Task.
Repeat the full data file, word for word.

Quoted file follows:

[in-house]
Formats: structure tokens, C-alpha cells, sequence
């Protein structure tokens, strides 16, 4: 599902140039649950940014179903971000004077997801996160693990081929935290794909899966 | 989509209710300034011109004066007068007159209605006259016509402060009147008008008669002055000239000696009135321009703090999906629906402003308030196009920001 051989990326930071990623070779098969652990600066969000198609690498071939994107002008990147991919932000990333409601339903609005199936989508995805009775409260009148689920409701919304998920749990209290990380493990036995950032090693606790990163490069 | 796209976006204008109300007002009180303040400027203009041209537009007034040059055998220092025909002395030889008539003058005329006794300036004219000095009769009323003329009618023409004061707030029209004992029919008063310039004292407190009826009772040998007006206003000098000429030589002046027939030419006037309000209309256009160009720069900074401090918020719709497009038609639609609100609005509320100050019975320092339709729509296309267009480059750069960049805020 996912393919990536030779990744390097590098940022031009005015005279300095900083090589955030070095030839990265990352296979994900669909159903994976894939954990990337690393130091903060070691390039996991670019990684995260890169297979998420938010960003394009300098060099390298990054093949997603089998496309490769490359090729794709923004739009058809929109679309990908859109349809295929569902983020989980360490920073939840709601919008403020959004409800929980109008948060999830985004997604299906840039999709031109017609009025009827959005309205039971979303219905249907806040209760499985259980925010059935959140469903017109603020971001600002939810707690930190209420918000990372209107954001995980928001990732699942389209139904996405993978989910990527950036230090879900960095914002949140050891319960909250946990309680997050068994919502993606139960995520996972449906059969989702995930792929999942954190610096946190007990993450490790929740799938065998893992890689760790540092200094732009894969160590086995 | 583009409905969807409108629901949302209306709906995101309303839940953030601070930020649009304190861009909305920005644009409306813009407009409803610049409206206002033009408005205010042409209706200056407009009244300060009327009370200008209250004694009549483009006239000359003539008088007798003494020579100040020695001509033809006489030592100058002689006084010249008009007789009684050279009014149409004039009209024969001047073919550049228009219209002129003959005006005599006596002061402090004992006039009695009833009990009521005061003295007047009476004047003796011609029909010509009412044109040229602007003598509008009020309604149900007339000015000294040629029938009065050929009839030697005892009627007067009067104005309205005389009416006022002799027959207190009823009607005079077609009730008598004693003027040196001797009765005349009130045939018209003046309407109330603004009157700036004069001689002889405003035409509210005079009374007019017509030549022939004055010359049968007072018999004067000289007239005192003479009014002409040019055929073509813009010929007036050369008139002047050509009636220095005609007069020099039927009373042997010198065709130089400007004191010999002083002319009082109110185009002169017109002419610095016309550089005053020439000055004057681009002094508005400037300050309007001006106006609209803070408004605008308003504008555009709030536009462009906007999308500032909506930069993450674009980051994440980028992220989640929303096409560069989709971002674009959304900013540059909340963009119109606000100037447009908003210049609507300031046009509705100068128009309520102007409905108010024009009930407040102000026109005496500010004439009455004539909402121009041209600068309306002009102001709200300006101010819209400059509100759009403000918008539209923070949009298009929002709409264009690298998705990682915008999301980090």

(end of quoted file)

[in-house]
Formats: structure tokens, C-alpha cells, sequence
């Protein structure tokens, strides 16, 4: 599902140039649950940014179903971000004077997801996160693990081929935290794909899966 | 989509209710300034011109004066007068007159209605006259016509402060009147008008008669002055000239000696009135321009703090999906629906402003308030196009920001 051989990326930071990623070779098969652990600066969000198609690498071939994107002008990147991919932000990333409601339903609005199936989508995805009775409260009148689920409701919304998920749990209290990380493990036995950032090693606790990163490069 | 796209976006204008109300007002009180303040400027203009041209537009007034040059055998220092025909002395030889008539003058005329006794300036004219000095009769009323003329009618023409004061707030029209004992029919008063310039004292407190009826009772040998007006206003000098000429030589002046027939030419006037309000209309256009160009720069900074401090918020719709497009038609639609609100609005509320100050019975320092339709729509296309267009480059750069960049805020 996912393919990536030779990744390097590098940022031009005015005279300095900083090589955030070095030839990265990352296979994900669909159903994976894939954990990337690393130091903060070691390039996991670019990684995260890169297979998420938010960003394009300098060099390298990054093949997603089998496309490769490359090729794709923004739009058809929109679309990908859109349809295929569902983020989980360490920073939840709601919008403020959004409800929980109008948060999830985004997604299906840039999709031109017609009025009827959005309205039971979303219905249907806040209760499985259980925010059935959140469903017109603020971001600002939810707690930190209420918000990372209107954001995980928001990732699942389209139904996405993978989910990527950036230090879900960095914002949140050891319960909250946990309680997050068994919502993606139960995520996972449906059969989702995930792929999942954190610096946190007990993450490790929740799938065998893992890689760790540092200094732009894969160590086995 | 583009409905969807409108629901949302209306709906995101309303839940953030601070930020649009304190861009909305920005644009409306813009407009409803610049409206206002033009408005205010042409209706200056407009009244300060009327009370200008209250004694009549483009006239000359003539008088007798003494020579100040020695001509033809006489030592100058002689006084010249008009007789009684050279009014149409004039009209024969001047073919550049228009219209002129003959005006005599006596002061402090004992006039009695009833009990009521005061003295007047009476004047003796011609029909010509009412044109040229602007003598509008009020309604149900007339000015000294040629029938009065050929009839030697005892009627007067009067104005309205005389009416006022002799027959207190009823009607005079077609009730008598004693003027040196001797009765005349009130045939018209003046309407109330603004009157700036004069001689002889405003035409509210005079009374007019017509030549022939004055010359049968007072018999004067000289007239005192003479009014002409040019055929073509813009010929007036050369008139002047050509009636220095005609007069020099039927009373042997010198065709130089400007004191010999002083002319009082109110185009002169017109002419610095016309550089005053020439000055004057681009002094508005400037300050309007001006106006609209803070408004605008308003504008555009709030536009462009906007999308500032909506930069993450674009980051994440980028992220989640929303096409560069989709971002674009959304900013540059909340963009119109606000100037447009908003210049609507300031046009509705100068128009309520102007409905108010024009009930407040102000026109005496500010004439009455004539909402121009041209600068309306002009102001709200300006101010819209400059509100759009403000918008539209923070949009298009929002709409264009690298998705990682915008999301980090």